Dish of the Week: Bub and Pop’s bolognese parmesan

Media Credit: Sophia Goedert | Staff Photographer

When Guy Fieri visited Bub and Pop's in 2020, the bolognese parmesan was his favorite of the sandwiches he tried.

You might associate downtown D.C. with sterile office buildings and pedestrians rushing around in suits, but nestled in the cityscape you’ll find Bub and Pop’s, an old-fashioned sandwich shop that oozes a nostalgic, small town vibe.

Located at 1815 M St. NW, between Dupont and Downtown, Bub and Pop’s charming red facade stands out among M Street’s copious glass-paned buildings. The awning above the steps leading to the entrance features an endearing and homey caricature logo of Bub and Pop, a married couple from South Philly whose reimagining of the Italian hoagie and brisket sandwiches serve as inspiration for the menu’s offerings.

I was initially skeptical that a sandwich restaurant in downtown D.C. would be able to capture the authentic sub shop aura I was used to in delis back home in Boston. Any qualms I had were immediately dashed as I entered the restaurant and was met with colorful walls adorned with decorations ranging from sci-fi movie posters to pictures of famous patrons, like chef Guy Fieri and comedian Aries Spears.

The dining area was on the smaller side, but no one in the packed restaurant seemed to mind as they eagerly waited for their sandwiches to be distributed from behind the counter. While the string lights and fancy mirrors made eating inside the restaurant tempting, I opted for the joint’s outdoor seating area, which was lovely for people watching during a busy weekday on M Street.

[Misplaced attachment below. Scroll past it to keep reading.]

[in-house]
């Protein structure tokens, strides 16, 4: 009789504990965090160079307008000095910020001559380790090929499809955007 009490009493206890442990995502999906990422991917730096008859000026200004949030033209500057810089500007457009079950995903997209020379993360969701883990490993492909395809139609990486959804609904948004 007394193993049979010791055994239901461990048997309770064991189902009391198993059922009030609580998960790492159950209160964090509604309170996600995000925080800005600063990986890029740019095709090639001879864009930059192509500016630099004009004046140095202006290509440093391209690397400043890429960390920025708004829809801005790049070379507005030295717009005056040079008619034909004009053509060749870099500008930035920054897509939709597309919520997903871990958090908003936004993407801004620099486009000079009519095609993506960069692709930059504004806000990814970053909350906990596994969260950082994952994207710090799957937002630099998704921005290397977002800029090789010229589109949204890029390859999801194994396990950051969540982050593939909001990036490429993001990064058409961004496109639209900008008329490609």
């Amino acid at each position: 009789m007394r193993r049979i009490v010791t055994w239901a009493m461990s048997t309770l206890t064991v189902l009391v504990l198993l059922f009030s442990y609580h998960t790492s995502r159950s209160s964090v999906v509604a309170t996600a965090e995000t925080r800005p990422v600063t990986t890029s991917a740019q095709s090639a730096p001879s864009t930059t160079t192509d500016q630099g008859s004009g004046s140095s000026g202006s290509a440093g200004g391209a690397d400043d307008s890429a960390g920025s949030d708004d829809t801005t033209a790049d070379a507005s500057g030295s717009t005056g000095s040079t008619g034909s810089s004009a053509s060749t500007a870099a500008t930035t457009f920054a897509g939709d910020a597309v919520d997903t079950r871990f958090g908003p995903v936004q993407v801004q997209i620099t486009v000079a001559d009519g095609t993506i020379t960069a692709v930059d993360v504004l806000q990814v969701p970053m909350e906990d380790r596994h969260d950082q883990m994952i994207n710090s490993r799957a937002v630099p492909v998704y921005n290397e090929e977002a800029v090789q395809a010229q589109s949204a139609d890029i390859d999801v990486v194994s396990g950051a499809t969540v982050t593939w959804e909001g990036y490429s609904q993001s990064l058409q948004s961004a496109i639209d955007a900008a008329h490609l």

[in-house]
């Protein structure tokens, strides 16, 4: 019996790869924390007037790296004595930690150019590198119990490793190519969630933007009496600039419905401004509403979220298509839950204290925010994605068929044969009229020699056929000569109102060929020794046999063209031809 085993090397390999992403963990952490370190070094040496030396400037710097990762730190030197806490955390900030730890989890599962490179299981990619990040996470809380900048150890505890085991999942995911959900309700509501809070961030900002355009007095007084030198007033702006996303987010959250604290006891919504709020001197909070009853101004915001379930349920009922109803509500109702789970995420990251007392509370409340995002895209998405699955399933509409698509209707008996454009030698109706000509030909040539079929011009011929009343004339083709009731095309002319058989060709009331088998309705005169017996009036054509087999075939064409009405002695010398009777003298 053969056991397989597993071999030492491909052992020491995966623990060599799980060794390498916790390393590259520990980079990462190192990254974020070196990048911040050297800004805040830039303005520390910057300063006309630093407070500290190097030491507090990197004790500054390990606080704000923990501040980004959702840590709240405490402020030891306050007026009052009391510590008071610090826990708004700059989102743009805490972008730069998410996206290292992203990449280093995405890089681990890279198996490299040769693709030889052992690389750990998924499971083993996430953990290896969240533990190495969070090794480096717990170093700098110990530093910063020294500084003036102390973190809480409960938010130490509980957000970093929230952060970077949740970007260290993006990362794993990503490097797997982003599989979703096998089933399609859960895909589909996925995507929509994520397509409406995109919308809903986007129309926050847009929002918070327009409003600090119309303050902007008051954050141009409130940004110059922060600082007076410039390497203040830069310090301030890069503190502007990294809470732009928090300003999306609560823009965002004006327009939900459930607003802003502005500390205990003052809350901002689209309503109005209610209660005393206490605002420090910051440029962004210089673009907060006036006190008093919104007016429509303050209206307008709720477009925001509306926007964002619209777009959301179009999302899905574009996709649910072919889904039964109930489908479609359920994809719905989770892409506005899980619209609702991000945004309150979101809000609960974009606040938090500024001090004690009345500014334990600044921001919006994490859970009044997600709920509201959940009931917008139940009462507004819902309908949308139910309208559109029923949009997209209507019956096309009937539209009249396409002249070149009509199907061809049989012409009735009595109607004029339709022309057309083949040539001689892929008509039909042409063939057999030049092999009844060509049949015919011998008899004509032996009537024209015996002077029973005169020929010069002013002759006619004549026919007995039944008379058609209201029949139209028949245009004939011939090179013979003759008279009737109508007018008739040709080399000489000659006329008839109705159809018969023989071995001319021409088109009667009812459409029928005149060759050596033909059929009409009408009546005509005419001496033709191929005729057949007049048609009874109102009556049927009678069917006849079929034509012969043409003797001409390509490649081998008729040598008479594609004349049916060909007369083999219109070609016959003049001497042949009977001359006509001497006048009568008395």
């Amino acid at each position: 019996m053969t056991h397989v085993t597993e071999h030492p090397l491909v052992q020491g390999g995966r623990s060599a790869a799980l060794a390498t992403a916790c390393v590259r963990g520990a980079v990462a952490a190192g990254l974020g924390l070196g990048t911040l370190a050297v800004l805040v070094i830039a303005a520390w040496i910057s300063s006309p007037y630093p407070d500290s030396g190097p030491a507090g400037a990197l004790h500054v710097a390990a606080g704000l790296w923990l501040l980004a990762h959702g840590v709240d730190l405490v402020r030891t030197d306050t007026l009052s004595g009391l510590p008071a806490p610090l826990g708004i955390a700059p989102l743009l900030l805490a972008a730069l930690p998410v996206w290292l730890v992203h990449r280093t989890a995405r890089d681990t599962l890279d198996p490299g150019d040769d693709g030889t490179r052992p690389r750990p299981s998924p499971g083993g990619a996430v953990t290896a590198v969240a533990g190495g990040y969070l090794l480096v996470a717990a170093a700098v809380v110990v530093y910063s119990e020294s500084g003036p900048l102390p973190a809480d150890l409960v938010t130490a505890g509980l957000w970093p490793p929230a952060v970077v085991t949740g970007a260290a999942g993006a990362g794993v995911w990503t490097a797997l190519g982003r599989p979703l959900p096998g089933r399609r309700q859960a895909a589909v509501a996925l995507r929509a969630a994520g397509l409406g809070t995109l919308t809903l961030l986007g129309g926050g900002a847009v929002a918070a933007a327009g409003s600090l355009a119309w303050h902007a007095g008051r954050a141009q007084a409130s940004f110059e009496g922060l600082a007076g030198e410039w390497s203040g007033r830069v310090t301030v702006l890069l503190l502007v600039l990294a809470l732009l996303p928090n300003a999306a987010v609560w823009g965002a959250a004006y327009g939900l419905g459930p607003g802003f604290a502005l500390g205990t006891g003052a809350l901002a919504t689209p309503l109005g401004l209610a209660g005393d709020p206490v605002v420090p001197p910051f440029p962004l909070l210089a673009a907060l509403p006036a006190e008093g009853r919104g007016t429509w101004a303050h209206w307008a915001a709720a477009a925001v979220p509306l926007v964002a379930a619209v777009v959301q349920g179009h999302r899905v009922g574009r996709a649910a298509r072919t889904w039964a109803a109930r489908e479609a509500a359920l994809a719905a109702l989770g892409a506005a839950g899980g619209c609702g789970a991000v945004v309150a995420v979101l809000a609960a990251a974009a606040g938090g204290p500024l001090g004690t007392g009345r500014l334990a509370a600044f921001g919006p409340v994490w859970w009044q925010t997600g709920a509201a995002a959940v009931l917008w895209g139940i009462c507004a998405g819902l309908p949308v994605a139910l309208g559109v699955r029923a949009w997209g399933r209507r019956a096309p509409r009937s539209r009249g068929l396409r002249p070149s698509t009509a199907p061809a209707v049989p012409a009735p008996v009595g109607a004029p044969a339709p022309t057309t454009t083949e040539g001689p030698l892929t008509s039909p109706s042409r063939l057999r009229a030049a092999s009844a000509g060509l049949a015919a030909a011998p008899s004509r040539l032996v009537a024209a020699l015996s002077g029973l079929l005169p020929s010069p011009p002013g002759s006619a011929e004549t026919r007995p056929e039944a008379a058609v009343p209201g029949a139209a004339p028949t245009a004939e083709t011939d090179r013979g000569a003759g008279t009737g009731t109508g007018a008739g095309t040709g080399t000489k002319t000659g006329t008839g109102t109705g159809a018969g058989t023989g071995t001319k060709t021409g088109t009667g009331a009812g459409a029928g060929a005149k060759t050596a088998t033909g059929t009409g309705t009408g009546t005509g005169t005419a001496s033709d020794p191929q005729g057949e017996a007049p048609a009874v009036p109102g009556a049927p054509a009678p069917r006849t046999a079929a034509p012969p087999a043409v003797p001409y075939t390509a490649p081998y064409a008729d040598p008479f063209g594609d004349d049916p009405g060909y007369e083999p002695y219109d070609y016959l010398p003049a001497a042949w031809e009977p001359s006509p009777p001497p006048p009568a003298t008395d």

The menu, which is handwritten on a large chalkboard next to the ordering area, features specialty sandwiches like cheesesteaks ($10 to $20), brisket ($10 to $20) and the “Philly Special,” which includes roasted pork, au jus, provolone, broccoli rabe and sautéed hot chili peppers ($11 to $22).

Those looking for a lighter bite than a hefty hoagie or cheesesteak can choose from soups (market price) or salads ($5 to $10). On the sweeter side, Bub and Pop’s offers a cookie of the day ($2), which you can have made into an ice cream sandwich ($5), and water ice ($6), more commonly known as Italian ice for those not from Philly.

As a fan of Italian food, I had to opt for the bolognese parmesan ($10 to $20), which included rustic tomato and meat ragu, caramelized onion, aged provolone and Pecorino Romano, along with my bottle of coke ($3). In fact, when Fieri visited Bub and Pop’s in 2020, the bolognese parmesan was his favorite of the sandwiches he tried.

When I dug into my sandwich after a 15-minute wait, I was blown away by the different types of meat blended with a picturesque red tomato sauce that looked as though it had been made fresh that morning. Flakes of Pecorino Romano topped it off, making it look like an authentic Italian dish had been placed on a beautifully toasted bun.

As I took my first bite I knew immediately why Fieri singled the bolognese parmesan as his favorite. I could taste every flavor of the sandwich, the perfectly cooked meat blending masterfully with the melted cheese and decadent sauce.

The sandwich is definitely on the messy side, and globs of meat and sauce fell out of the bolognese parmesan fairly regularly. I typically like my sandwiches to stay in one piece, but I enjoyed the flavors so immensely that I simply looked forward to being able to eat the rest of the ragout with a fork after I finished the sandwich.

For a reprieve from the stoic, corporate atmosphere of Downtown, take a nostalgic trip to Bub and Pop’s for a classic sandwich.

The Hatchet has disabled comments on our website. Learn more.